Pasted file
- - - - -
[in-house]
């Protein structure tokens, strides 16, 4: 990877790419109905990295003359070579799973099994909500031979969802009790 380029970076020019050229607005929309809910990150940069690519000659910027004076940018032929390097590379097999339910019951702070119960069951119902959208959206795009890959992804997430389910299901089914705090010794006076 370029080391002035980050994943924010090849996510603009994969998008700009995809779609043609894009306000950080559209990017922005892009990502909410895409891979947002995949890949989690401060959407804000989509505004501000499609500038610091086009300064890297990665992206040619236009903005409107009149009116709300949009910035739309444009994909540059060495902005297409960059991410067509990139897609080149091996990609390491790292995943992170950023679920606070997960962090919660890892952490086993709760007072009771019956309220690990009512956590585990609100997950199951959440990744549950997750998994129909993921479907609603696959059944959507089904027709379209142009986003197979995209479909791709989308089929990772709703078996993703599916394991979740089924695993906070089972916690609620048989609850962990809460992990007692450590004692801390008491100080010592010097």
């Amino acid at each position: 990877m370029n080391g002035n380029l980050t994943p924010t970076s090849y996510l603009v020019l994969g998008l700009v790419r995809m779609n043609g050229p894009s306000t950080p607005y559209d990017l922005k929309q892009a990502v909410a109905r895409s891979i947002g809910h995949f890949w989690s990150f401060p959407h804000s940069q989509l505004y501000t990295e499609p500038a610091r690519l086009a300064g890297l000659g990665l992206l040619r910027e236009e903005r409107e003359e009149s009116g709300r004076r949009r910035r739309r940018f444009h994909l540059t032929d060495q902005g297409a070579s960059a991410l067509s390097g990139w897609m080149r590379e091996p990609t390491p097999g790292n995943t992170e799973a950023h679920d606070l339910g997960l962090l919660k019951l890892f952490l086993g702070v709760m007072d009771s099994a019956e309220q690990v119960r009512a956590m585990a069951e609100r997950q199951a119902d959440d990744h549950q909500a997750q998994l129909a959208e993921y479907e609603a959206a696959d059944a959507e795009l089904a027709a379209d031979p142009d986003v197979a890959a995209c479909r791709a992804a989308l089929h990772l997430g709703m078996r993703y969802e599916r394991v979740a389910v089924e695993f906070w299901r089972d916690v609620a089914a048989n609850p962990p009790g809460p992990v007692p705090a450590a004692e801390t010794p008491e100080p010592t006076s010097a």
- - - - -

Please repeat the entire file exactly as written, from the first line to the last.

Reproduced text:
[in-house]
């Protein structure tokens, strides 16, 4: 990877790419109905990295003359070579799973099994909500031979969802009790 380029970076020019050229607005929309809910990150940069690519000659910027004076940018032929390097590379097999339910019951702070119960069951119902959208959206795009890959992804997430389910299901089914705090010794006076 370029080391002035980050994943924010090849996510603009994969998008700009995809779609043609894009306000950080559209990017922005892009990502909410895409891979947002995949890949989690401060959407804000989509505004501000499609500038610091086009300064890297990665992206040619236009903005409107009149009116709300949009910035739309444009994909540059060495902005297409960059991410067509990139897609080149091996990609390491790292995943992170950023679920606070997960962090919660890892952490086993709760007072009771019956309220690990009512956590585990609100997950199951959440990744549950997750998994129909993921479907609603696959059944959507089904027709379209142009986003197979995209479909791709989308089929990772709703078996993703599916394991979740089924695993906070089972916690609620048989609850962990809460992990007692450590004692801390008491100080010592010097």
């Amino acid at each position: 990877m370029n080391g002035n380029l980050t994943p924010t970076s090849y996510l603009v020019l994969g998008l700009v790419r995809m779609n043609g050229p894009s306000t950080p607005y559209d990017l922005k929309q892009a990502v909410a109905r895409s891979i947002g809910h995949f890949w989690s990150f401060p959407h804000s940069q989509l505004y501000t990295e499609p500038a610091r690519l086009a300064g890297l000659g990665l992206l040619r910027e236009e903005r409107e003359e009149s009116g709300r004076r949009r910035r739309r940018f444009h994909l540059t032929d060495q902005g297409a070579s960059a991410l067509s390097g990139w897609m080149r590379e091996p990609t390491p097999g790292n995943t992170e799973a950023h679920d606070l339910g997960l962090l919660k019951l890892f952490l086993g702070v709760m007072d009771s099994a019956e309220q690990v119960r009512a956590m585990a069951e609100r997950q199951a119902d959440d990744h549950q909500a997750q998994l129909a959208e993921y479907e609603a959206a696959d059944a959507e795009l089904a027709a379209d031979p142009d986003v197979a890959a995209c479909r791709a992804a989308l089929h990772l997430g709703m078996r993703y969802e599916r394991v979740a389910v089924e695993f906070w299901r089972d916690v609620a089914a048989n609850p962990p009790g809460p992990v007692p705090a450590a004692e801390t010794p008491e100080p010592t006076s010097a």